Despite a burgeoning debate on substantive issues in IPE, little attention has been devoted to its theoretical foundations. In this important new text, Matthew Watson reviews the main current theoretical approaches to IPE and highlights the problems that arise from treating 'states' and 'markets' as separate and contesting units of analysis. Foremost among these problems is the lack of attention given to theorizing the constitution of the individual as both an economic agent and a moral being.
No approach to world affairs in the 21st century can afford to ignore the impact that processes of globalisation are having on governments, economies, cultures, and individuals. An understanding of the theories that underpin International Political Economy, and their practical applications, is therefore crucial to the study of international relations, politics, development and economics. In this comprehensive and accessible introduction to the field, the authors consider traditional and alternative approaches to IPE, elucidating key concepts, assumptions and the intellectual and historical context in which they arose and developed – making clear at all times their relevance to issues from trade finance and government, to environment, technology, development and culture. The style of this book encourages independent reflection and critical thinking. Each chapter relates theoretical analysis to contemporary issues, by way of giving the student a better understanding of the theory, and also demonstrating the value of theory in the real world.
Internationale Organisationen mit globaler oder regionaler Reichweite (z.B. UN, IWF, Weltbank, WTO, EU) spielen eine zunehmend wichtige Rolle bei der Schaffung und Implementierung von internationalen Normen und Regeln, mithin bei Global Governance. Die Sicherheit, das ökonomische Wohlergehen, der Schutz der Menschenrechte und die ökologischen Lebensbedingungen von Menschen weltweit werden von der Fähigkeit bzw. Unfähigkeit internationaler Organisationen, Kooperation und Regieren jenseits des Nationalstaates möglich zu machen und zu stabilisieren, beeinflusst. Das Lehrbuch will die Leserin bzw. den Leser daher theoretisch informiert und empirisch fundiert mit den Entstehungsbedingungen, der Entwicklung, Funktionsweise und den Tätigkeiten internationaler Organisationen vertraut machen. Es führt in die wichtigsten Theorien über internationale Organisationen ein und bietet einen historischen Überblick über internationale Organisationen in verschiedenen Politikfeldern. Das Lehrbuch analysiert ferner die Akteure, Strukturen und Prozesse, die die Entscheidungsfindung in internationalen Organisationen prägen. Schließlich werden die Tätigkeiten eines breiten Spektrums internationaler Organisationen und deren Beitrag zur kooperativen Bearbeitung grenzüberschreitender Probleme in den Sachbereichen „Sicherheit“, „Wirtschaft“, „Umwelt“ und „Menschenrechte“ untersucht.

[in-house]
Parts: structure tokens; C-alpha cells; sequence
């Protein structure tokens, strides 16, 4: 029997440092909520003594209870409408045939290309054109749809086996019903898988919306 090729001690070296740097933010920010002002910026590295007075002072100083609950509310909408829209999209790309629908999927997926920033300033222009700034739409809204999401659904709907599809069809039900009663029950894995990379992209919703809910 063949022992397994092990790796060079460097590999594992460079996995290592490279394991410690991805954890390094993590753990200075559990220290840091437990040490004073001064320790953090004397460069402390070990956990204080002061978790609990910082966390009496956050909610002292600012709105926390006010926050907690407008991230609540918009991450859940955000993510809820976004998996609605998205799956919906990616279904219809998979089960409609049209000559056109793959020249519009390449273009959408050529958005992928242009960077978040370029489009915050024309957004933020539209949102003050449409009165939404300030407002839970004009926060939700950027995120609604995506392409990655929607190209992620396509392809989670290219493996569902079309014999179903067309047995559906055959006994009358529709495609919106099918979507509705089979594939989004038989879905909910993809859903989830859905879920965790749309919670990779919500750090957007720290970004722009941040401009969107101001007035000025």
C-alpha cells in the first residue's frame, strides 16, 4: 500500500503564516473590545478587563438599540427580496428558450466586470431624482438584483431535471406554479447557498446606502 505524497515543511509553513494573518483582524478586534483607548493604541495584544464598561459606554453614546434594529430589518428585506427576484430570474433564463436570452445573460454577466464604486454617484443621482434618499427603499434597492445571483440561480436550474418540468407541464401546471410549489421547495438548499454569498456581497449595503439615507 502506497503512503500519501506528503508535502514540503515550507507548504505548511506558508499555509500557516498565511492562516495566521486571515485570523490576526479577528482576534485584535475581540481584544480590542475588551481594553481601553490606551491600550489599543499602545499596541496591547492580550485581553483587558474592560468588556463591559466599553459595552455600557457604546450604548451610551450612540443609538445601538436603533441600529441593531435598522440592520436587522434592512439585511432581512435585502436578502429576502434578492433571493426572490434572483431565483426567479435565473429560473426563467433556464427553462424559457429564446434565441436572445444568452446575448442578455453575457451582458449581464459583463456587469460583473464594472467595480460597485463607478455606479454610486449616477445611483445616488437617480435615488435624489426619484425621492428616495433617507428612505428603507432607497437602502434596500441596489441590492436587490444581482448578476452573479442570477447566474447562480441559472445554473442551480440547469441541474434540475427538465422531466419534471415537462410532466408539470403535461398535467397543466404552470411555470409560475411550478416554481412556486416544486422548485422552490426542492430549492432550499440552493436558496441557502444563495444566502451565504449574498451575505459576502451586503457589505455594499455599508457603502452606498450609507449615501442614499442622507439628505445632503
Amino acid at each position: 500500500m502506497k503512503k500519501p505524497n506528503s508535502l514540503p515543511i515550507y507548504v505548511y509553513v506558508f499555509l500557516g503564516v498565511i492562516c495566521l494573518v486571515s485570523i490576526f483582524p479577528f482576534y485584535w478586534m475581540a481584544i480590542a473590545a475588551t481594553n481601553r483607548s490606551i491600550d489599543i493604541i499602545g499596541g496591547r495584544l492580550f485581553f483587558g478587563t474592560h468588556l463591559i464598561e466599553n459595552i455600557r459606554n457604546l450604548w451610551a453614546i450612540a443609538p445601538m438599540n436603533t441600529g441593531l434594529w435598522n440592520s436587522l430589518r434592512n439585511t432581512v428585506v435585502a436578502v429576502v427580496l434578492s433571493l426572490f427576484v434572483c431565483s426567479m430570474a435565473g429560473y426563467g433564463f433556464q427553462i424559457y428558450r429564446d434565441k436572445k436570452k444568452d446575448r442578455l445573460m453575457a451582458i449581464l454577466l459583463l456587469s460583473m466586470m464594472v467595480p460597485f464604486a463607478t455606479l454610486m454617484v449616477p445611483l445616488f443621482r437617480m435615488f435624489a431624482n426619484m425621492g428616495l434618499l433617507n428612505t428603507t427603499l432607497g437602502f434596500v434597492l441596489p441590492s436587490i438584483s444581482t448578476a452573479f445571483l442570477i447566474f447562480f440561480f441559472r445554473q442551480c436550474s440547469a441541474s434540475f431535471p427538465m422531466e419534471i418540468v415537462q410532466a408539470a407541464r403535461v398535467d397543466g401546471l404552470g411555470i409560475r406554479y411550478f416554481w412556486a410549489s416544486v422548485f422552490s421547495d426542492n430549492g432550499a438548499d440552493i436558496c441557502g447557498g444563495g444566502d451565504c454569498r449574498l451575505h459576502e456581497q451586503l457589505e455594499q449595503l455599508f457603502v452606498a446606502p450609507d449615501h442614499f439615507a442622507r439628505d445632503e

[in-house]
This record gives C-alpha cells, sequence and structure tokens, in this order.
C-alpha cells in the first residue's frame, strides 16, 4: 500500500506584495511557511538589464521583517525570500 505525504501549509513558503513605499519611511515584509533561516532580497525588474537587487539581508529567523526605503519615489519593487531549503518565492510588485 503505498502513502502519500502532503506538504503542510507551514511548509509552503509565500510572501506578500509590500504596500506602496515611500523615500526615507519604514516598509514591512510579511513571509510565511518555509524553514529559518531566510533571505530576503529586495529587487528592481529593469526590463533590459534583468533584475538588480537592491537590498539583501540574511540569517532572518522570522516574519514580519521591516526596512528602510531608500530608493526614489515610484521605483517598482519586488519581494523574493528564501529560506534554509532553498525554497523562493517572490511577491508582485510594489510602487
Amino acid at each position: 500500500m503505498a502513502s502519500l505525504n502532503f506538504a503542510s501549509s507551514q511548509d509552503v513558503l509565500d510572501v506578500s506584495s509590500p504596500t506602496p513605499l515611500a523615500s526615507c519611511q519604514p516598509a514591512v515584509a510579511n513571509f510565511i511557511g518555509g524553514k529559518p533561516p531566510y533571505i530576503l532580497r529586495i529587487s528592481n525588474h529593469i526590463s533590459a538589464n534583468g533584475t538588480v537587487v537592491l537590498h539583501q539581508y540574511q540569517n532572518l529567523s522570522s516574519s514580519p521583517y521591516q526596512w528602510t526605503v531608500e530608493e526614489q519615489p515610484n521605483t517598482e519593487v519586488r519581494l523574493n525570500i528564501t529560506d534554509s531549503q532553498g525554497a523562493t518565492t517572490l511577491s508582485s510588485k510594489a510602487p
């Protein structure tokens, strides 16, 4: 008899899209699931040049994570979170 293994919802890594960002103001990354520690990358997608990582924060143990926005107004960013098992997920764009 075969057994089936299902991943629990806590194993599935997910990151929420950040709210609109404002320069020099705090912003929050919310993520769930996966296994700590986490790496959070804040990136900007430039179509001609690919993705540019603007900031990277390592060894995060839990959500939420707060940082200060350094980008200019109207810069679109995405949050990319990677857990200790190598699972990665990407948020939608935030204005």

In ‚Principles of Economic Sociology’ skizziert Richard Swedberg, einer der Wegbereiter der neuen Wirtschaftssoziologie, die Konturen dieser vielversprechenden, in den 1980er Jahren (wieder) entdeckten Forschungstradition und eröffnet so wertvolle Einsichten in eine Soziologie der Wirtschaft. Das in den USA 2004 erschienene Werk, das nun auch in deutscher Sprache vorliegt, ist der ambitionierte Versuch, die noch junge, soziologische Analyseform auf Augenhöhe mit der neoklassischen Ökonomik, der Spieltheorie und auch der ökonomischen Verhaltensforschung zu positionieren und neue, soziologische Einsichten in das Wirtschaftsgeschehen zu eröffnen. Mit großer Leidenschaft und dem notwendigen Augenmaß führt Richard Swedberg, der exklusive Kenner der soziologischen wie der ökonomischen Tradition, in die Grundlagen des Faches ein (Marx, Weber, Toqueville) und vermittelt einen konzisen Überblick über die aktuellen Ansätze wie das Einbettungskonzept von Mark Granovetter, die Netzwerktheorie von Harrison White, das Rationalprogramm von James S. Coleman und die Feldtheorie von Pierre Bourdieu. Insbesondere aber vermitteln die ‚Grundlagen der Wirtschaftssoziologie’ ein lebendiges Bild von den Anwendungsgebieten: Unternehmen, Märkten, Recht, Kultur, Vertrauen, Konsum, Geschlecht u.a.